Client radio to AP radio distance  
With an 8dBi omni-directional antenna on the AP radio, clients can associate (on 802.11b/g) from 300 meters provided the client is in line of site with the mesh node.  If the client device in not in line of site, the distance decreases to 100-150 meters. Range depends on connectivity modes.  Clients on 802.11b can achieve twice the range of 802.11g mode.

The range between client and mesh node Access Point (AP) depends largely on whether or not the client is in line of site with the node. Since client radios typically have very small antennas and often hidden inside casings, the client radio is typically not within line of site with the node. Additionally there are usually obstructions (trees, walls) to contend with.  Dense trees in between the client and the node, reduces effective range. Trees are soaked with rain, or covered with snow will also decrease effective distance.  
Walls attenuate signal as well.  The degree of attenuation is effected by the thickness and number of walls through which the signal is traveling. Concrete and metal attenuate signals more than wood structures.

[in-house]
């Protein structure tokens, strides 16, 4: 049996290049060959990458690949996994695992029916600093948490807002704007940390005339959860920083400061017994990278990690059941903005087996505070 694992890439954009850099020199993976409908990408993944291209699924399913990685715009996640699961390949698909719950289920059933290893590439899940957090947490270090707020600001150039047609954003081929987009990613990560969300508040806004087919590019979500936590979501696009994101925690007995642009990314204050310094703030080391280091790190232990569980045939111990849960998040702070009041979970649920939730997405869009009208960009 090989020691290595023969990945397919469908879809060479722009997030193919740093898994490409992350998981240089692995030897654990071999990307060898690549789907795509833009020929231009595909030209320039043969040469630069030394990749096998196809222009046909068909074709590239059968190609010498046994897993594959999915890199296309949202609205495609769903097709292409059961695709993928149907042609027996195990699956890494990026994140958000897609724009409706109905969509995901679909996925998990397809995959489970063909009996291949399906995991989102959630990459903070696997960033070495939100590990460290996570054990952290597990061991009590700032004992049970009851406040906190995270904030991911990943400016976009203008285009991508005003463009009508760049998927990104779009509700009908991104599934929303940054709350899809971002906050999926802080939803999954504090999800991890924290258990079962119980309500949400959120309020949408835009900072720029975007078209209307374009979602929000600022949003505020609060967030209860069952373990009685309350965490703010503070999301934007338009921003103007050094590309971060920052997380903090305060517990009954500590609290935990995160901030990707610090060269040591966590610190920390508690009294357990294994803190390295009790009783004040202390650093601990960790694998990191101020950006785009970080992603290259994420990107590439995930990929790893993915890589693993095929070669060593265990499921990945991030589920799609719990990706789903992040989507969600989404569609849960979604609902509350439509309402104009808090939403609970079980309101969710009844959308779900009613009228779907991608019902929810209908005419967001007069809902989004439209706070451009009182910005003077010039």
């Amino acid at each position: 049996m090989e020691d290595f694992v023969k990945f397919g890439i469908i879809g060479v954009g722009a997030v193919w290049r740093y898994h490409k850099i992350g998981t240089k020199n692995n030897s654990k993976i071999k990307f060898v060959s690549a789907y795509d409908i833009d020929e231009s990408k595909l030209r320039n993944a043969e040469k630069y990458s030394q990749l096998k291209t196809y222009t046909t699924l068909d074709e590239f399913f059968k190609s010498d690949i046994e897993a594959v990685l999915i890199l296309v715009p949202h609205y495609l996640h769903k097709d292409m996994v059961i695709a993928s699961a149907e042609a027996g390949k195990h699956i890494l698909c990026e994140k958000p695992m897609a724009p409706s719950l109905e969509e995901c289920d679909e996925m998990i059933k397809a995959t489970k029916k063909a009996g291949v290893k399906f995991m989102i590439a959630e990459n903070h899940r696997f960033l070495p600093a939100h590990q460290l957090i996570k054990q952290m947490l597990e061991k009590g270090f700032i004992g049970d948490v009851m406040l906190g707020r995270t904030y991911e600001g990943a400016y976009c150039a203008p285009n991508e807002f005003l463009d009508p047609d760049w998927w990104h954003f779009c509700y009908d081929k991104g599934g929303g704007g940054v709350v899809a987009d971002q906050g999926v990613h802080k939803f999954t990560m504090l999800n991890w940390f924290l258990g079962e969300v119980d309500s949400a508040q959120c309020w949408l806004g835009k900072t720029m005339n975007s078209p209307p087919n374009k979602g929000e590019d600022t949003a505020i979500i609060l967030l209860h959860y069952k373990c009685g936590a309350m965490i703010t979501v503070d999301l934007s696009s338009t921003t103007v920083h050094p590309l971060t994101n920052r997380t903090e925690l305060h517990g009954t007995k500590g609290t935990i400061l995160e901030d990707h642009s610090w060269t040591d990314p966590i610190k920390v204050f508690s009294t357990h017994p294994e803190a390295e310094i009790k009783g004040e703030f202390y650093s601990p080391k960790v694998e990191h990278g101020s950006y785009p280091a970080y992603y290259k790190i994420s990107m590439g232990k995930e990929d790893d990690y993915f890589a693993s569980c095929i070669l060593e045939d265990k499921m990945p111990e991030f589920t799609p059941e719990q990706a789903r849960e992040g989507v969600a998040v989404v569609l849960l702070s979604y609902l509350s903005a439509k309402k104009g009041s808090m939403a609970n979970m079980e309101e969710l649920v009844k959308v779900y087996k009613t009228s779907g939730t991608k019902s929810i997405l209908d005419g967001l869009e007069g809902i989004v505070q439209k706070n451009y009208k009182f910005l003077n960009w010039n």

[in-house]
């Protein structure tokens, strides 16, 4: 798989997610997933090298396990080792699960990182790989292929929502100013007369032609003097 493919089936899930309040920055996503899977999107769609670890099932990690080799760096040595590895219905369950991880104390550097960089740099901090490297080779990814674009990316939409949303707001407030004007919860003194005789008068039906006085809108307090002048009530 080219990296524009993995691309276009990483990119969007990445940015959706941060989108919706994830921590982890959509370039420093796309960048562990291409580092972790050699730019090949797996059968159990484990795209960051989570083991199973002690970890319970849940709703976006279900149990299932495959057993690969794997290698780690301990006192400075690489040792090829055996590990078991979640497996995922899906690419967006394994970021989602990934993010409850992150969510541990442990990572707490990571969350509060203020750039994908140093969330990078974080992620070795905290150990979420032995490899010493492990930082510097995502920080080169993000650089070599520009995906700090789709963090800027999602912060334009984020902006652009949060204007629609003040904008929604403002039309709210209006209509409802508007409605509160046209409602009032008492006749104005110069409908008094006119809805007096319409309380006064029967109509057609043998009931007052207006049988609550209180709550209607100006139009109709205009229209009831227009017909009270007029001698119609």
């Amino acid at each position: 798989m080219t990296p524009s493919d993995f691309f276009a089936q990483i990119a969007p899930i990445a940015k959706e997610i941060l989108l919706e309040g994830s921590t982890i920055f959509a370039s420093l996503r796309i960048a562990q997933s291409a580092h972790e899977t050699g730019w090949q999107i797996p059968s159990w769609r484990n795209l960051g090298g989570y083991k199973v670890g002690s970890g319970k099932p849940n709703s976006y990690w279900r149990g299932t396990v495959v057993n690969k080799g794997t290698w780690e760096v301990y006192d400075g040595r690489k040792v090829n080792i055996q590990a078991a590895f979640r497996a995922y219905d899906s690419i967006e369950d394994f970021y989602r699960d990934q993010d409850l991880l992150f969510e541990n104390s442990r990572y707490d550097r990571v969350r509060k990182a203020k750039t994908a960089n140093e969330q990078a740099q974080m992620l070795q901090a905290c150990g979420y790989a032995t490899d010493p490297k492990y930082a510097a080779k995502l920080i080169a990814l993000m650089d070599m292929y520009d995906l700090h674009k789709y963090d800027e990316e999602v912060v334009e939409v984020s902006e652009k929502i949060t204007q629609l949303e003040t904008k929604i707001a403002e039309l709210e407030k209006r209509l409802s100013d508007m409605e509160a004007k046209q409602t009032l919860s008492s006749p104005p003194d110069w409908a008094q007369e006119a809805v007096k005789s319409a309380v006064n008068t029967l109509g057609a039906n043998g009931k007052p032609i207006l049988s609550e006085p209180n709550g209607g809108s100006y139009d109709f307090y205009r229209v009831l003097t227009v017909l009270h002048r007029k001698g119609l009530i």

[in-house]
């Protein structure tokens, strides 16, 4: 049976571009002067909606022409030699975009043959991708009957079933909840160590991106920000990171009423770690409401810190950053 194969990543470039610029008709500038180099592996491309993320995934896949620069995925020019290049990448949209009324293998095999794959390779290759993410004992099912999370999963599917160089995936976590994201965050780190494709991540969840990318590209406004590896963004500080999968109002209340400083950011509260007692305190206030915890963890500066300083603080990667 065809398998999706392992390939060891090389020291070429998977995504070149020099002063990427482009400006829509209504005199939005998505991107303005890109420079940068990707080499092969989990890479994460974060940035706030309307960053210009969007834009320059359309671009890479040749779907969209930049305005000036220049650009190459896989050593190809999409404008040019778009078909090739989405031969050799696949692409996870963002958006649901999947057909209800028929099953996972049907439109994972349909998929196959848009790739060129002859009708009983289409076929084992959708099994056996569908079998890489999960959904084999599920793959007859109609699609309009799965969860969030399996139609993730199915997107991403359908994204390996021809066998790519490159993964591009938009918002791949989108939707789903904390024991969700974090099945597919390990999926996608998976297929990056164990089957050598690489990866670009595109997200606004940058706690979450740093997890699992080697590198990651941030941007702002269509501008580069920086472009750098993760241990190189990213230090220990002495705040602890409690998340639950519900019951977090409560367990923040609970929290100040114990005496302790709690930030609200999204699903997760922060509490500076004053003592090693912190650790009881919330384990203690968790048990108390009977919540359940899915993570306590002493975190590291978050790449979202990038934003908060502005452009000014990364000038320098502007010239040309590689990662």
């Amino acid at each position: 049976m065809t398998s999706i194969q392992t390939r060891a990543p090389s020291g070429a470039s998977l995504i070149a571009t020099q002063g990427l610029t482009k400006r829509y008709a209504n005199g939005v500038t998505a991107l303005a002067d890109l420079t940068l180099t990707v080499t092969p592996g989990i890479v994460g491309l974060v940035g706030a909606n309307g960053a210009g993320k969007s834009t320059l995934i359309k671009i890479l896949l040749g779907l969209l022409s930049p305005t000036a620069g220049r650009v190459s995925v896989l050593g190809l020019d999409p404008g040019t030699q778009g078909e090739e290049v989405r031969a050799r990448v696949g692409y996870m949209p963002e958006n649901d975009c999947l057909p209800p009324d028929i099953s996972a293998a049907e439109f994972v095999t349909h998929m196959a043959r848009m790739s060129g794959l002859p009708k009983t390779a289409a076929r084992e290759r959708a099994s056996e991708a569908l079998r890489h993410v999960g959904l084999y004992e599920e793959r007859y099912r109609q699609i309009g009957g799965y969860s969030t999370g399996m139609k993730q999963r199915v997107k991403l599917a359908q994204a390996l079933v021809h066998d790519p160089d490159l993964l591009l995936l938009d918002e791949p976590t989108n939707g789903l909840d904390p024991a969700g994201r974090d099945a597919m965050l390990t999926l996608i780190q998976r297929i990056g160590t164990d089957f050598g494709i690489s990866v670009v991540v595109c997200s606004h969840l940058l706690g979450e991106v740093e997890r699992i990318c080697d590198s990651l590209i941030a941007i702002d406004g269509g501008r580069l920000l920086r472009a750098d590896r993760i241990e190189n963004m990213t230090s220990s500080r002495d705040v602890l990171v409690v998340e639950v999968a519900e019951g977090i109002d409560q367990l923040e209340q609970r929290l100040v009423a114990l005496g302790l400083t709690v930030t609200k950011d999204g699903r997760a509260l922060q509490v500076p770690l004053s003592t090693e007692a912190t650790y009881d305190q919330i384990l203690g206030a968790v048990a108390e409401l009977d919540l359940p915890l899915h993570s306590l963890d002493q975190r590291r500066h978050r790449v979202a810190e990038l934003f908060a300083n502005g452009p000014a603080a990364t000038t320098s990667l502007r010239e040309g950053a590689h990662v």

The effective range of the AP radio to client radio is also dependent upon the desired connectivity of the node-to-client link.  For a connectivity of 54 Mbps, clients have to be much closer to the node than for a connectivity of 6 Mbps.  

Range is also dependent upon the connection rate of  the radio link.  For a RF connectivity of 54 Mbps (raw),  AP radios need to be placed closer together than for a connectivity of 6 Mbps. The table below is the performance characteristics of a 2.4GHz AP radio card. The radio card transmitting at 54 Mbps will output 21 dBm of power.  However, at 6 Mbps data rates, the power output increases to 26 dBm or almost quadruple the power. 5 dBm added to the link budget enables more range (at the cost of data rate loss)
Note also that the receiver in the radio card needs to "hear" a transmitted signal at a minimum of -74 dBm in order to accept a data rate of 54 Mbps.  But the card accepts a data rate of 6 Mbps, with a much lower -94 dBm signal.  Node-to-node distance varies significantly while still maintaining a "good" connection at different data rates.  A range estimation worksheet is provided for those interested in estimating ranges for different antenna gains and usage conditions.   

Related Links:

MD4000 Product Brochure (Includes technical specifications and standard product configurations)
MD4000 Installation Guide  (Guidelines on antenna selection, model configuration, trouble shooting)
MD4000 Network Configuration Guide (Detailed instructions on setting SSID, Encryption, QoS, VLANs etc)